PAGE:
Don Watson, who swam for Counsilman at Iowa and later assisted him at Indiana, became head coach at Hinsdale Central High School, near Chicago, in 1963. Watson turned Central into a swimming powerhouse, winning 12 consecutive state titles beginning in 1967. He created a pipeline of Red Devil swimmers who headed to Bloomington, including 1970 Sullivan Award [Daily Dose, 11/18/16] winner and two-time Olympian John Kinsella. Like John Wooden at UCLA, Counsilman built a program that attracted the best swimmers in America, including Gary Hall, Mike Troy, Jim Montgomery and Charlie Hickcox. Following a disappointing performance in the 1968 Olympics, much-heralded Mark Spitz opted to attend Indiana to swim for Doc, calling it “the biggest decision of my life, and the best.” At the 1972 Munich Games, Spitz famously won seven gold medals in seven events—all in world-record time. After the Olympics, the swimming world thought everyone should emulate Mark Spitz—all but his coach. While Counsilman admitted Spitz was the best swimmer in the world and his stroke was extremely effective, he stated “Mark is not the perfect swimmer and it is a mistake to attempt to make everyone swim like Mark Spitz. Rather, the qualities and techniques that can be identified in Mark’s swimming can be applied to other athletes with different body types and different sets of natural skills.”
Counsilman was a motivator. After a month of brutal training, Joe Hunsaker was discouraged after finishing a time trial with no improvement. After expressing his frustrations to Coach Counsilman for several minutes, Doc simply asked, “Well, what are you going to do about it?” Doc ran annual swim stroke clinics for over 20 years, providing over 18,000 kids with expert instruction. He preached the importance of a positive approach to teaching, believing it far more important to “praise the good points of a youngster’s stroke than criticize.” He was a scientist, demonstrating how the laws of physics govern stroke mechanics, and pioneered the two-beat crossover crawl [freestyle] kick, which became the standard for distance swimming. Counsilman was a visionary. He freely shared his knowledge with coaches, including East Germans, Soviets and Australians, in order to, “improve competition overall, and lower the times of everyone. That will encourage coaches and athletes everywhere to respond with even more effective and innovative efforts.”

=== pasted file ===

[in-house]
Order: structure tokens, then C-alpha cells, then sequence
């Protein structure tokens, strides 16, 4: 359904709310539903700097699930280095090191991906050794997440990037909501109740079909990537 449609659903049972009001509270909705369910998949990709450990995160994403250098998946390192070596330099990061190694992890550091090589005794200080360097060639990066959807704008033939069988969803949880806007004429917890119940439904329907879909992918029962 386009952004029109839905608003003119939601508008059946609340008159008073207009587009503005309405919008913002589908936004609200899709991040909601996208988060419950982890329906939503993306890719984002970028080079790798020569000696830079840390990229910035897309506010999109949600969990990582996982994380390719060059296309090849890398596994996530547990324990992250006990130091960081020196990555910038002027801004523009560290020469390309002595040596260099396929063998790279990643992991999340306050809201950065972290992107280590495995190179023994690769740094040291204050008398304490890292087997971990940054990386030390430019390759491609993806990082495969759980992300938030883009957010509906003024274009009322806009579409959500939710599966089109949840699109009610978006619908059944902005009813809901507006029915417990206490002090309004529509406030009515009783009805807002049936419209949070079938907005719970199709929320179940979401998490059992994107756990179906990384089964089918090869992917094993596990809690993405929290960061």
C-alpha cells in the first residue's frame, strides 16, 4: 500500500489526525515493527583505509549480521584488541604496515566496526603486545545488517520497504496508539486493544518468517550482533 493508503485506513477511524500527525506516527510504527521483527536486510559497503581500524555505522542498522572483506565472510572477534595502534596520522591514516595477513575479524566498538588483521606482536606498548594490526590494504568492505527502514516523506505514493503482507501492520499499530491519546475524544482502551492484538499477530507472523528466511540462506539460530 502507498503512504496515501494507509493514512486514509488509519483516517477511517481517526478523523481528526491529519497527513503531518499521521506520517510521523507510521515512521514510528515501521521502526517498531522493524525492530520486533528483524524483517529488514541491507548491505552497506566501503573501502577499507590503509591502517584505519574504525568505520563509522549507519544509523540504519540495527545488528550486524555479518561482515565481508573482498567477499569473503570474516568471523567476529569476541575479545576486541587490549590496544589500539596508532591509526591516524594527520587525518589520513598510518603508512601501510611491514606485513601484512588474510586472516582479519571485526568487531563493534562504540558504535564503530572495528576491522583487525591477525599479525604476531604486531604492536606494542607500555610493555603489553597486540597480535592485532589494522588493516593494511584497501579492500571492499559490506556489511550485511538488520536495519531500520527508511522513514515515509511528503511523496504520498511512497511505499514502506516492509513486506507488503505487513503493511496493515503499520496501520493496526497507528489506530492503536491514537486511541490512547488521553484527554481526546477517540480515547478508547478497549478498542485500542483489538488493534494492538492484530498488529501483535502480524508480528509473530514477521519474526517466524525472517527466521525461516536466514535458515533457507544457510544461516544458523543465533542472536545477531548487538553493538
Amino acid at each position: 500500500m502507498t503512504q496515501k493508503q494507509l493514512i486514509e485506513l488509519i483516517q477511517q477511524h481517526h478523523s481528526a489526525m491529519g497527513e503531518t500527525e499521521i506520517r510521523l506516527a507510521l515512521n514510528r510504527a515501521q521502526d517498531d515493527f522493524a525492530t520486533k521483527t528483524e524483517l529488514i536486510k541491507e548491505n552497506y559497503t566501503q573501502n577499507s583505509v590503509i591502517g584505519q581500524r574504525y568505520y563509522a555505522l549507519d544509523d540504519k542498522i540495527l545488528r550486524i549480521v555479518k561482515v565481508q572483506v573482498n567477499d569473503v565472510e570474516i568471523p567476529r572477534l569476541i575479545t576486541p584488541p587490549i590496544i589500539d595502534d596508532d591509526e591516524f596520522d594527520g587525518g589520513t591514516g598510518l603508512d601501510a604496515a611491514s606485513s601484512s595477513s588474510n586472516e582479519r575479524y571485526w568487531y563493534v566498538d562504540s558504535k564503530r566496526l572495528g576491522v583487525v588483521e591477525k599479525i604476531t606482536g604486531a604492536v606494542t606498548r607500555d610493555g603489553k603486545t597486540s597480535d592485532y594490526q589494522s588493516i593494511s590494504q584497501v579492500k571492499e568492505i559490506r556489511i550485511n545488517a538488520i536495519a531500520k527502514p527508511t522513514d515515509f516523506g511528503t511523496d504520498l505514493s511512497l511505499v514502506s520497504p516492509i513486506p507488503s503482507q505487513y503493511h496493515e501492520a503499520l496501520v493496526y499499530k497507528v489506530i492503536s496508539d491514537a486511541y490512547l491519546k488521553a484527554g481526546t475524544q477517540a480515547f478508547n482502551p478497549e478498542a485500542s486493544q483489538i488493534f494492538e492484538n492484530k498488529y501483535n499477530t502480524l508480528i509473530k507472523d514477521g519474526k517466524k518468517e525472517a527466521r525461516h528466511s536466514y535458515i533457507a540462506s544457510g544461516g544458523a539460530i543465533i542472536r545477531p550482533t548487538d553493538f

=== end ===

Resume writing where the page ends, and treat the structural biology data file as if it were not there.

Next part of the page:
Once each season, every Indiana swimmer was timed for 800 meters using his best stroke. A pound of jelly beans was awarded to every swimmer who met his goal time. “Jelly Bean Day” became an IU tradition, and spectators filled the stands at Royer Pool to watch the competition. Counsilman sought to “develop a state of mind that concerns itself with everyone on the team. Then you will have more than your fair share of champions, and fewer champions will have a distorted view of their own importance.” Coach Counsilman implored his athletes to live their lives with the same dedication they gave to training and competition.
James Edward Counsilman is the greatest coach, scientist and innovator the sport of swimming has ever known. His life’s work left an indelible mark on the sport. A university professor, Doc wrote several books and published hundreds of articles on swimming science. In 1975, Mr. Counsilman was diagnosed with Parkinson’s Disease. Four years later, he swam the English Channel becoming, at 58, the oldest man to successfully complete the swim. In 1991, Doc retired as men’s swimming coach. Shortly thereafter, Indiana University dedicated the Counsilman Billingsley Aquatic Center to the coaching duo that built the IU dynasty. Coach Counsilman was inducted into the International Swimming Hall of Fame in 1976 and the Indiana University Athletics Hall of Fame in 2001. Mr. Counsilman died in Bloomington January 4, 2004, after his long battle with Parkinson’s Disease.